Emergency contraception: Advance provision does not reduce pregnancy rates
Providing emergency contraception to women in advance of need does not reduce pregnancy rates, despite increased use and faster use after unprotected sexual intercourse. These are the findings according to a new review published in The Cochrane Library.
Women who take emergency contraception up to five days after unprotected sex are less likely to become pregnant. But there are many reasons why women may not be able to access emergency contraception within this time frame. In some countries, for instance, emergency contraceptives are not available over the counter and it can be difficult to arrange an appointment with a doctor on public holidays or weekends. One proposed solution is to provide women with a set of emergency contraceptive pills to keep for immediate use, should it be needed.
The review included 11 trials and involved a total of 7,695 women from the US, China, India and Sweden. The researchers looked at the effect of advance provision of emergency contraception on rates of pregnancy and sexually transmitted infections (STIs), as well as on sexual behaviour and contraceptive use. They found that women with advance access to emergency contraception had similar rates of pregnancy as women who did not receive the medication in advance. Women given emergency contraception in advance were no more likely to have unprotected sex, to contract STIs, or to change their use of other contraceptive methods. However, women with advance provision did take the medication an average of 13 hours sooner after sex, and were more likely to use emergency contraception at all.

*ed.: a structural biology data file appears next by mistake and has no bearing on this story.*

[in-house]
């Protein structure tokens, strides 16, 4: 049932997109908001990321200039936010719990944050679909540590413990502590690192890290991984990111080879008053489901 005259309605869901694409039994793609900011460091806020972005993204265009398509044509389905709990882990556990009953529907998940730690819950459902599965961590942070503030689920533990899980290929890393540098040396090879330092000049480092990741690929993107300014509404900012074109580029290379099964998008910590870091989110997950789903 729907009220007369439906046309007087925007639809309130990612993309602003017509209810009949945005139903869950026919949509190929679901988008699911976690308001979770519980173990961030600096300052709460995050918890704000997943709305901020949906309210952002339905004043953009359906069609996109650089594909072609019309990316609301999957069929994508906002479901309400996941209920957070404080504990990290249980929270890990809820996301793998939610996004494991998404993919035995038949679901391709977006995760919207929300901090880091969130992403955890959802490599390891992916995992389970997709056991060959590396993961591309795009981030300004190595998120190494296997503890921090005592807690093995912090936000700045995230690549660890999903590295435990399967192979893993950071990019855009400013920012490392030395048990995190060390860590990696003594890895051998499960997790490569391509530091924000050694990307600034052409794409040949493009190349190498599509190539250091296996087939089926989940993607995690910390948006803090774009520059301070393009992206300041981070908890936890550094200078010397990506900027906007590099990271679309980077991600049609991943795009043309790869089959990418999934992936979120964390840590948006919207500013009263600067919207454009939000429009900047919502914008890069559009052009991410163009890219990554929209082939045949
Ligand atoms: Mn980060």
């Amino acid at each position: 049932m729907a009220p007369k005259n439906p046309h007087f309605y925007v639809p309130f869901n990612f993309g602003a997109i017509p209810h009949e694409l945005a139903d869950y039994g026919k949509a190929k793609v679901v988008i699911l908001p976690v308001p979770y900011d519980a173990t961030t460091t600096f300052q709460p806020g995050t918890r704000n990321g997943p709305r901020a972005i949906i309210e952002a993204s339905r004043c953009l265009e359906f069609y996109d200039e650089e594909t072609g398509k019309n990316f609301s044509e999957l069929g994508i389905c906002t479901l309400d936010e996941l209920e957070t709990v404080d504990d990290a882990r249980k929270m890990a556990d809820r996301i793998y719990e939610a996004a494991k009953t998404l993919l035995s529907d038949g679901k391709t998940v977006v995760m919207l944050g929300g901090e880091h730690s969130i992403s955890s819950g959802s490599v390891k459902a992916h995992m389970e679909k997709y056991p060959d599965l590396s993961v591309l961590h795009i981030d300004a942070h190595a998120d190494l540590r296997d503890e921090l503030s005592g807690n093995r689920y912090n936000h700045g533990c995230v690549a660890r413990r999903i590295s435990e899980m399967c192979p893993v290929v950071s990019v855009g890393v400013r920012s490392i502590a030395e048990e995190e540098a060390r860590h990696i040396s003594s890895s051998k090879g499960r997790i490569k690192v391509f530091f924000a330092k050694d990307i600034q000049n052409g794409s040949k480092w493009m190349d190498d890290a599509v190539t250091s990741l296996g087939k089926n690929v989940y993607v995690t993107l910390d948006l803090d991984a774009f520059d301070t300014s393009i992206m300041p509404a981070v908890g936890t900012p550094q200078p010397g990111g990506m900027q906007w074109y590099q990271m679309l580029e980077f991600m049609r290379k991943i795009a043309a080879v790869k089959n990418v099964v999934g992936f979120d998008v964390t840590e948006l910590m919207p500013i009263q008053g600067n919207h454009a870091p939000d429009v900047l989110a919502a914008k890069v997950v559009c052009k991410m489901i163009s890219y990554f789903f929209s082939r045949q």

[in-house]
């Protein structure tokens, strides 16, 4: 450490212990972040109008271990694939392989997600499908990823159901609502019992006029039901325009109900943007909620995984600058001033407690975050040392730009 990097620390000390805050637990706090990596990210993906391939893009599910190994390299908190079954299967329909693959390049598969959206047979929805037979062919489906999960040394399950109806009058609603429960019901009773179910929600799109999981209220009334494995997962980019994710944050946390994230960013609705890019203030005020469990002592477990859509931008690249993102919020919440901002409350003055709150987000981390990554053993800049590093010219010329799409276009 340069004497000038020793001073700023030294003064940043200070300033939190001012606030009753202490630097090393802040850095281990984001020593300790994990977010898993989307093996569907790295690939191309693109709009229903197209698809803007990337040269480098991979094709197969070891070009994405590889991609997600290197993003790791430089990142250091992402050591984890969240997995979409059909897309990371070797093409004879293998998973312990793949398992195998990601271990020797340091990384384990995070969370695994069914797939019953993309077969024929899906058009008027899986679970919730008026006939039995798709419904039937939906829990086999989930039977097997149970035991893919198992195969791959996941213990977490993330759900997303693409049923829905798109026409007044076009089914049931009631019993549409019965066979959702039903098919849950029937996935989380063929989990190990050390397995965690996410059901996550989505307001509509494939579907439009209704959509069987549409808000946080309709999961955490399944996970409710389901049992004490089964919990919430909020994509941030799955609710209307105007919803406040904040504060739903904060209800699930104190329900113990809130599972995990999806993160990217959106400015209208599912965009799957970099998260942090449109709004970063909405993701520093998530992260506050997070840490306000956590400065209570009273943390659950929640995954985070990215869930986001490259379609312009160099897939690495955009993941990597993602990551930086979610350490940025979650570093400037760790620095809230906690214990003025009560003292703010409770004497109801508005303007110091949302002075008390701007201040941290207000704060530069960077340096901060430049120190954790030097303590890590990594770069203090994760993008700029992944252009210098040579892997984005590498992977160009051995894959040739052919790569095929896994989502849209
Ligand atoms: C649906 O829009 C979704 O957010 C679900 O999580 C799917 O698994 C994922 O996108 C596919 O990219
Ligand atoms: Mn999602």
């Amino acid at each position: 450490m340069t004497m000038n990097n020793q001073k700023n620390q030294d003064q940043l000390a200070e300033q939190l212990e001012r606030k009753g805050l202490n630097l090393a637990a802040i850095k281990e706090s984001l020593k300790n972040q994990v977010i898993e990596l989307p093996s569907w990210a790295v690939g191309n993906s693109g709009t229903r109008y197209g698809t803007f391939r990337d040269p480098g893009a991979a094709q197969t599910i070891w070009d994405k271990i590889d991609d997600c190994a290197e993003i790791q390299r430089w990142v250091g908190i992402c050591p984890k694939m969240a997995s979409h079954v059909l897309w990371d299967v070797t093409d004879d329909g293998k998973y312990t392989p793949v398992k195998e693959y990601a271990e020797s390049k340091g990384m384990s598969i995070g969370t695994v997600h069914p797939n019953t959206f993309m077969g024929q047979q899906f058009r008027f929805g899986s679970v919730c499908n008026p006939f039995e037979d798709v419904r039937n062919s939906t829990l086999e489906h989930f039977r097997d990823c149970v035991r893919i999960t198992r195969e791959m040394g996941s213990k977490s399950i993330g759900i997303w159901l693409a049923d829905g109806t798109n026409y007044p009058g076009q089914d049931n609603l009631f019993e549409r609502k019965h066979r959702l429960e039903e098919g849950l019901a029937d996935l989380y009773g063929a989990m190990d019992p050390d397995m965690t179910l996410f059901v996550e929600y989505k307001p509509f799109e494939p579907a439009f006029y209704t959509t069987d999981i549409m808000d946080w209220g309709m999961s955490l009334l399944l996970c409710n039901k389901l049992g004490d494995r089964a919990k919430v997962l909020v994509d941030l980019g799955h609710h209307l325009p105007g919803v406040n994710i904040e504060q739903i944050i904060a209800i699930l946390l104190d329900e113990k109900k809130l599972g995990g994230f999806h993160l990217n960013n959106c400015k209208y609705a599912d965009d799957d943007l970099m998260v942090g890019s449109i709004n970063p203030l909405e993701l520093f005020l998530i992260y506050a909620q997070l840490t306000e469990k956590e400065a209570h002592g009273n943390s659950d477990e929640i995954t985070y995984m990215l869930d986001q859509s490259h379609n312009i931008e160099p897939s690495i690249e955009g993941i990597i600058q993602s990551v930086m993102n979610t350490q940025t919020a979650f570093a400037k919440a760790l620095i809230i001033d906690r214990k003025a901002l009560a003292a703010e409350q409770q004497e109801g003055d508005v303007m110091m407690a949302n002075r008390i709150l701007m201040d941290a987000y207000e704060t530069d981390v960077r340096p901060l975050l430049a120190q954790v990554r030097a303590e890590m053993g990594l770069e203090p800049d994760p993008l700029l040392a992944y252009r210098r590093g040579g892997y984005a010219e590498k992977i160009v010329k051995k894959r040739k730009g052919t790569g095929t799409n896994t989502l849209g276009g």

"Our review suggests that strategies for advance provision of emergency contraception which have been tested to date do not appear to reduce unintended pregnancy at the population level," says lead researcher Chelsea Polis of the Johns Hopkins Bloomberg School of Public Health. "At the same time, advance provision does not appear to increase the risk of unprotected sex or sexually transmitted infections, and does not change use of other contraceptive methods."
"Some women may not use emergency contraception when needed, even if they have it in advance. Like condoms, emergency contraception will not work if it is not used," says Polis. "Women should still be given information about and easy access to emergency contraception, because it is a safe and effective way to prevent unintended pregnancies for individual women who will use it when needed."